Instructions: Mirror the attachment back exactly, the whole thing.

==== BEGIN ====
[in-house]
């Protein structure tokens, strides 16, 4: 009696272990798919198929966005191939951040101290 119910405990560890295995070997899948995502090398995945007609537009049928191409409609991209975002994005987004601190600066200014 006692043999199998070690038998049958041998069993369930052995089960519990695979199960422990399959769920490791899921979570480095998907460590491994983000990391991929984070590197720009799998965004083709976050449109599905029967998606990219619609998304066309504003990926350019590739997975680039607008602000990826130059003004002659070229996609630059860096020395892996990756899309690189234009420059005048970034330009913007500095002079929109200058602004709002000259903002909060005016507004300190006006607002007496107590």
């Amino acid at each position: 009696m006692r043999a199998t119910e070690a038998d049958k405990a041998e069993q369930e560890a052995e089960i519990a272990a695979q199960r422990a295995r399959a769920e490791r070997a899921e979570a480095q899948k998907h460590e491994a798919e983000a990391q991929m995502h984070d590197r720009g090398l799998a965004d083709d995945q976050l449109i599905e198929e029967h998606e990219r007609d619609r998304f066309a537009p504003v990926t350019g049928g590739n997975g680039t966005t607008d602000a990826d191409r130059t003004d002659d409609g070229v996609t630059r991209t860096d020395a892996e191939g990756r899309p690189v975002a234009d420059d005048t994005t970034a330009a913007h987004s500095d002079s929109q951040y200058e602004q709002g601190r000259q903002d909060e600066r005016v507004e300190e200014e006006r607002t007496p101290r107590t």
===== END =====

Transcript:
[in-house]
């Protein structure tokens, strides 16, 4: 009696272990798919198929966005191939951040101290 119910405990560890295995070997899948995502090398995945007609537009049928191409409609991209975002994005987004601190600066200014 006692043999199998070690038998049958041998069993369930052995089960519990695979199960422990399959769920490791899921979570480095998907460590491994983000990391991929984070590197720009799998965004083709976050449109599905029967998606990219619609998304066309504003990926350019590739997975680039607008602000990826130059003004002659070229996609630059860096020395892996990756899309690189234009420059005048970034330009913007500095002079929109200058602004709002000259903002909060005016507004300190006006607002007496107590």
């Amino acid at each position: 009696m006692r043999a199998t119910e070690a038998d049958k405990a041998e069993q369930e560890a052995e089960i519990a272990a695979q199960r422990a295995r399959a769920e490791r070997a899921e979570a480095q899948k998907h460590e491994a798919e983000a990391q991929m995502h984070d590197r720009g090398l799998a965004d083709d995945q976050l449109i599905e198929e029967h998606e990219r007609d619609r998304f066309a537009p504003v990926t350019g049928g590739n997975g680039t966005t607008d602000a990826d191409r130059t003004d002659d409609g070229v996609t630059r991209t860096d020395a892996e191939g990756r899309p690189v975002a234009d420059d005048t994005t970034a330009a913007h987004s500095d002079s929109q951040y200058e602004q709002g601190r000259q903002d909060e600066r005016v507004e300190e200014e006006r607002t007496p101290r107590t």